Can LSU protect ranking, Mettenberger?

BATON ROUGE, La. -- Few would say LSU's defensive line, considered by many to be the nation's best, has been disappointing this season.

The LSU defensive front, led by relentless end Sam Montgomery and fast-emerging tackle Anthony Johnson, has led a defense that has an eye-popping 41 tackles for loss, including 11 sacks.

Can't complain about that if you're a Tigers fan.

What it does do, however, is provide context for perhaps the biggest trouble spot on LSU's team: pass protection.

For as much heat as LSU's vaunted defensive line has put on opposing quarterbacks, LSU quarterback Zach Mettenberger has felt just as much pressure when the Tigers have the ball. Facing defensive fronts not nearly as highly regarded as his own, the junior quarterback has been sacked 11 times this season, exactly the same number of sacks as LSU's defense has produced.

Four of the sacks came from Towson, LSU's FCS opponent that gave the Tigers more than they bargained for in a 38-22 LSU win Saturday in what was supposed to be a light tuneup before the Tigers faced a brutal stretch of possibly five straight games against ranked opponents starting Saturday when they face No. 11 Florida in the Swamp. LSU, working with a new look on the offensive line that included the first start at right tackle for true freshman Vadal Alexander, gave up six plays for negative yards.

"We'll watch the film on Monday, but I'm sure most of it was miscommunicating, technique, things that can be fixed," said Alex Hurst, normally the right tackle who got his first start at left tackle.

Certainly, not all the pass protection was the fault of the offensive line. Towson cornerback Tye Smith had two sacks for Towson on blitzes, both on plays where Miles said running backs needed to pick them up. On one, Mettenberger took a big hit from Smith who came unblocked from his blind side, bringing up memories of the big hit Mettenberger took on a similar blitz in the season opener against North Texas, temporarily knocking him out of the game.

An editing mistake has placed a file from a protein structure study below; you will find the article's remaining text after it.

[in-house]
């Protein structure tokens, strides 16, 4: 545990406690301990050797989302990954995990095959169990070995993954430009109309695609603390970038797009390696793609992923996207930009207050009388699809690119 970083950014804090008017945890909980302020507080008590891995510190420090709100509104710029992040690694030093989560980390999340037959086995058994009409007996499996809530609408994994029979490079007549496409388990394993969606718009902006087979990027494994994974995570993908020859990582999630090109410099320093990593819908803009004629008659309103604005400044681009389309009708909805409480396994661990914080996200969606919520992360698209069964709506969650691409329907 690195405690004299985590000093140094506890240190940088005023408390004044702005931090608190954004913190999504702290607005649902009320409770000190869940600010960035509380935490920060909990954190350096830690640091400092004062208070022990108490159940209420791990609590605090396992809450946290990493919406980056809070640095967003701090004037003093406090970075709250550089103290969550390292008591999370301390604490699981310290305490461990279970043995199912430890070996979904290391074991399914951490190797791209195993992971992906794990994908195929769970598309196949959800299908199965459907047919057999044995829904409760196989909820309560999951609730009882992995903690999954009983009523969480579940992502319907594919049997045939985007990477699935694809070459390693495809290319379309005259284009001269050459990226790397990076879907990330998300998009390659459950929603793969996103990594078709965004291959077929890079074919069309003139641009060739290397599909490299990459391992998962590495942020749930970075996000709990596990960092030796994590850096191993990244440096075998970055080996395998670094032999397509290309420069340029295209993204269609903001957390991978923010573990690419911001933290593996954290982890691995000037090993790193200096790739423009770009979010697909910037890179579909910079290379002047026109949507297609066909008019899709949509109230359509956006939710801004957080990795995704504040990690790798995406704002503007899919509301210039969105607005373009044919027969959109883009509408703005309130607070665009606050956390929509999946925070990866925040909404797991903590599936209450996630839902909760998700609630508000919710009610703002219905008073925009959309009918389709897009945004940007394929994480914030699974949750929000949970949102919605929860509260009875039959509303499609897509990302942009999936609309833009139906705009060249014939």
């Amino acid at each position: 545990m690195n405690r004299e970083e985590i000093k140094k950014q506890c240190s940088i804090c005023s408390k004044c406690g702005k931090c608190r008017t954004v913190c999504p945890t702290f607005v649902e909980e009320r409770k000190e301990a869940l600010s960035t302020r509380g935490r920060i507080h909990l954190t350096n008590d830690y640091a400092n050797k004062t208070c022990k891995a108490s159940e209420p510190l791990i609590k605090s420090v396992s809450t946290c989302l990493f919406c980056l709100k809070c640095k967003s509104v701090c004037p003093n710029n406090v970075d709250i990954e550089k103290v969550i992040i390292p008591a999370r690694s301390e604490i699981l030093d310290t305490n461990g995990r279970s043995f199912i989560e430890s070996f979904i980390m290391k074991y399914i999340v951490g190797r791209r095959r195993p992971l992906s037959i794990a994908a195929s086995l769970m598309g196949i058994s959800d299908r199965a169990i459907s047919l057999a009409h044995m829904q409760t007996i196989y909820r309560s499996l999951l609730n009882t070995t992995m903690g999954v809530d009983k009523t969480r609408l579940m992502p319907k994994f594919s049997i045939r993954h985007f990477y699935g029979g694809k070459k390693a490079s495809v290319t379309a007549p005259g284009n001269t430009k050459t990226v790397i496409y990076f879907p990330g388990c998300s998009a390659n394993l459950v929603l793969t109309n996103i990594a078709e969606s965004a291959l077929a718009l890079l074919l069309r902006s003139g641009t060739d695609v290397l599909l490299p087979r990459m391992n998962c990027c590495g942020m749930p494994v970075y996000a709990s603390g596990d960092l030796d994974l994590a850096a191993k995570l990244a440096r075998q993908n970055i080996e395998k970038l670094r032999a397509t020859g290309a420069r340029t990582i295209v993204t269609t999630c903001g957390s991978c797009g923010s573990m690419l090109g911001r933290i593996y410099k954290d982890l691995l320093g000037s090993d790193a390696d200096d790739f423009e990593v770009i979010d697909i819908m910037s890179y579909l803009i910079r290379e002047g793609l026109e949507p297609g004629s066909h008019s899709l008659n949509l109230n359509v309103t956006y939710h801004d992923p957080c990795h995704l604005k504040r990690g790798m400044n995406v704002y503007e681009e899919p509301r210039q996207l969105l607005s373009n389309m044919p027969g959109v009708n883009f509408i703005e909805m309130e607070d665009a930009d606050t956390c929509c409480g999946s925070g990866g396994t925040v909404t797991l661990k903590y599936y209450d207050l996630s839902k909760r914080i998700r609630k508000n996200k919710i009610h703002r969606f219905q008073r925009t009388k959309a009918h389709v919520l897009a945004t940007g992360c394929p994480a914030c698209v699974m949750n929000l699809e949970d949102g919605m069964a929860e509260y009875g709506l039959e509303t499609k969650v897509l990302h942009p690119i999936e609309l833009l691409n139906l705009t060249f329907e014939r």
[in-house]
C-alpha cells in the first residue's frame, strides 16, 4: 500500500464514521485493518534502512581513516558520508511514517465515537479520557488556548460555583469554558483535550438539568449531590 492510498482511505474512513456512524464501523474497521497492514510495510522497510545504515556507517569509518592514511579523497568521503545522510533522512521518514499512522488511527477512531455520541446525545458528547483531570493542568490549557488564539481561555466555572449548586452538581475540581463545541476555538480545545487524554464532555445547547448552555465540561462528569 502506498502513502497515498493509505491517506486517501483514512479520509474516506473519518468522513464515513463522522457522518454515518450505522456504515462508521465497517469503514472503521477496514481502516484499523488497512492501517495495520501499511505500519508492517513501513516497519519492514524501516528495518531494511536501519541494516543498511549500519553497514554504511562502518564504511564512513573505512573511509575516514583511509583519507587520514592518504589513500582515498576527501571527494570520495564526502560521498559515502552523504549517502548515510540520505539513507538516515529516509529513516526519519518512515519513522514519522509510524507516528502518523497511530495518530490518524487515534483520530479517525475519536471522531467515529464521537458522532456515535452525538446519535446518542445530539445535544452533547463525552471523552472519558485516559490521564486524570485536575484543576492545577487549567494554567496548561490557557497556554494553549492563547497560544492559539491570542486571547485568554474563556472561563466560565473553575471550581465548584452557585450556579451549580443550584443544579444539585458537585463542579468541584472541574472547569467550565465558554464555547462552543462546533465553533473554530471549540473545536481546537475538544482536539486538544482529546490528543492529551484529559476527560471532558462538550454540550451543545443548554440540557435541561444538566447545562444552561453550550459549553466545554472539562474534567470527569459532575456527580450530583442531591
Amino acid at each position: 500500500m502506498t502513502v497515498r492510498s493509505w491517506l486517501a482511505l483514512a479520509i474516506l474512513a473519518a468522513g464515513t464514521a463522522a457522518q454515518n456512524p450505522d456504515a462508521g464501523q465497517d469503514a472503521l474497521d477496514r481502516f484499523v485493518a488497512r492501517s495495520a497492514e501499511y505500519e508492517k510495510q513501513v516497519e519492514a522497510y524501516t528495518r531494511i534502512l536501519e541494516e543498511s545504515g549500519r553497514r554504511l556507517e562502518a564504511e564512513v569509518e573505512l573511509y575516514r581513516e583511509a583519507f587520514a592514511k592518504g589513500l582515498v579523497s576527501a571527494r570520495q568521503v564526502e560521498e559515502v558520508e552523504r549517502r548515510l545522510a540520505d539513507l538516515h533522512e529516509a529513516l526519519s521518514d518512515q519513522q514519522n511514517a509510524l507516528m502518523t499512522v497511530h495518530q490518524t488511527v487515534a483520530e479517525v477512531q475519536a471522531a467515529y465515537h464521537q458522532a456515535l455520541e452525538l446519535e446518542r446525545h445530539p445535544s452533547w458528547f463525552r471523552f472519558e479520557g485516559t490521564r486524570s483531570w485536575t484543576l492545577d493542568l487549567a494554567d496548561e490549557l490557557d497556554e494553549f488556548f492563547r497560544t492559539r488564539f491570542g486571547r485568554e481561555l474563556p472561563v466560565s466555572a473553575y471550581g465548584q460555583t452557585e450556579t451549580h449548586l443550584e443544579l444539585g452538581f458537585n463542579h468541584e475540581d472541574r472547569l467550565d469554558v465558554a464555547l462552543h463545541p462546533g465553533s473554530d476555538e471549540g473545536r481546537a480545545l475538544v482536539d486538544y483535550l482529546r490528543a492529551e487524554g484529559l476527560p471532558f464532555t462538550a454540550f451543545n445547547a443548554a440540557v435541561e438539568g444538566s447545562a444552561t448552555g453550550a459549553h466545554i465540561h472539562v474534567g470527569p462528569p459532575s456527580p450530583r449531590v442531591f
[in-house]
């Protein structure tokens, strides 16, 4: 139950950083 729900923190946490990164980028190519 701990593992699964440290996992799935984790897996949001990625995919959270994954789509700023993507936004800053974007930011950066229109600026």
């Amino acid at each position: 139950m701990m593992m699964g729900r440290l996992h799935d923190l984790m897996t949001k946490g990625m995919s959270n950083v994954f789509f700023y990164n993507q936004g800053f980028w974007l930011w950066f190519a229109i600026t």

On the other, Mettenberger fumbled for the third time in two weeks, twice on sacks. On the play, Mettenberger rolled to his left from the pressure he felt coming off the edge, but was stripped by Smith as he turned to throw the ball.

"I think for the most part, protection was pretty decent inside," LSU coach Les Miles said. "The problem with it was, we had a bust that I remember [on Smith's blitz] and that's probably the one we can fix the easiest."

In other cases, the line did get beat as Mettenberger felt pressure from both sides, evidence that LSU is struggling finding a combination that will work up front since losing left tackle Chris Faulk, arguably LSU's best offensive lineman, to a knee injury after the season's first game.

After Faulk went down, LSU went with sixth-year senior Josh Dworaczyk, a former starter at left guard, at left tackle for three games. But Dworaczyk, though uninjured, did not play against Towson after giving up two sacks to Auburn star Corey Lemonier last week. Instead, Alexander started and Hurst moved to the left side.

"It was different, but something I'll get used to," Hurst said. "I just have to keep working at it."

Because he'll keep starting? That part is unclear.

After the Towson game, Miles sent mixed messages that suggested the LSU might stick with Alexander as a starter going forward, or might go back to Dworaczyk at left tackle and Hurst at his more familiar right tackle spot.

"We are playing some young guys," Miles said. "It's important that we play these young guys because they have to grow up. We are going to play them the rest of the year."

Asked if he would stick with Hurst on the left side and Alexander at right tackle, Miles said, "Yeah, I kind of like that. I have to watch film and see."

Asked about Dworaczyk, Miles then said he could have played, but he felt it was good to rest Dworaczyk, who's coming off a knee injury that sidelined him for the 2011 season.

"We're getting him some rest to get him ready for the push," Miles said.

Mettenberger got more time to throw late and ended up throwing for a career-high 238 yards on 15-for-26 passing, including two touchdowns.

Towson wasn't sold.

"We knew that was their weakness," said Towson defensive end Frank Beltre. "They couldn't pass. So that's what we attacked."

Eventually, Mettenberger did pass good enough to beat Towson.

Will he be given the time to do it against the meat of the SEC schedule?

LSU has one week to try to resolve an issue that it hasn't figured out in the season's first five games.